Somatic Interventions Aren’t Just For Clients

Posted by on Apr 2, 2013 in Blog | 0 comments

For Psychotherapists Leading Groups

bodywisdomDo you find yourself frightened by the idea of leading groups?  Working with groups, including families, is daunting for many therapists.  It’s challenging work because we have to manage many different people with their multitude of reactions, emotions and defenses. Each member of the family or group sees life from his particular perspective and that viewpoint needs to be respected and examined.  We also have to understand the power of the group mind and be able to recognize the impact it has on all members of the group including ourselves.  All of these enlivening details make groups exciting and interesting and, yes, very complicated.  Add to all of this the fact that you, the leader, come in with your own group injuries and fears from the past.  The fearfulness that you might have about leading groups most likely comes from your own developmental injuries that occurred in your group history which ranges from your family of origin through school, church, sports teams, etc.  That fear walks in the room with you, sits beside you and tells you what to watch out for.  It can also blur your vision of the present with flashes from your past.


In the process of working with therapists on their counter-transference in groups and families, we have found that often their group of origin (GOO) represents their “first failure” and that the powerless feeling that was experienced as a child can get triggered for the therapist in the group session.  Then, we are at the mercy of our past experience and it can be difficult to lead the group towards new experiences and solutions in present time.  As children we were dependent on our original group and lacked the strength or power to change the dysfunctional dynamics even if we could see what those dynamics were.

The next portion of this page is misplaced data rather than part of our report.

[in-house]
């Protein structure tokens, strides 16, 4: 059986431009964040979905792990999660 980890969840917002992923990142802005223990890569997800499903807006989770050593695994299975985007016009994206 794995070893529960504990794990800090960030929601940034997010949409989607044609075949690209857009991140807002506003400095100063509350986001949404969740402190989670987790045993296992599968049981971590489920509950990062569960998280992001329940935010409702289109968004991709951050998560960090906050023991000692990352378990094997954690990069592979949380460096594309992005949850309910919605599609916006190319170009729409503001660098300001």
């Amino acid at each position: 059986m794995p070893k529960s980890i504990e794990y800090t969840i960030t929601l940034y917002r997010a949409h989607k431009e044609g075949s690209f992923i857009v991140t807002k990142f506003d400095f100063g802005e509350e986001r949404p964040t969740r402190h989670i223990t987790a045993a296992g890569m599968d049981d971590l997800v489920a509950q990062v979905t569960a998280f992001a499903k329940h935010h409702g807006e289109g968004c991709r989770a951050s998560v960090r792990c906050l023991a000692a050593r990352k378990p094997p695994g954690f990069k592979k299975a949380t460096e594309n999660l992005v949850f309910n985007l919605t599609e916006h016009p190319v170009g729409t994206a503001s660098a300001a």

As a therapist leading groups, these “failures” can get triggered rendering you insecure and doubting your clarity and ability to make a difference.  When you are in the middle of this counter-transference reaction, it’s easy to forget that the circumstances are different in present time and that you have your adult power and resources that you didn’t have before.  The role that you are currently in offers the possibility that you can redirect the energy, shine light on the dynamics and change the outcome in a new and more functional way than in the past.

Somatic techniques and practices provide ways to stay in present time and therefore stay connected to your current clarity and power.  There are somatically based therapeutic interventions that can slow down the process and sort out the present from the past leading to more understanding of what is actually happening in the moment.  This differentiation provides the opportunity to get out of our own way and facilitate a satisfying healing process for our group members.

For more information about Somatics in Group Psychotherapy go to and check out our workshops or read our articles at
Written By Kitty Chelton MFT and Theresa Beldon MFT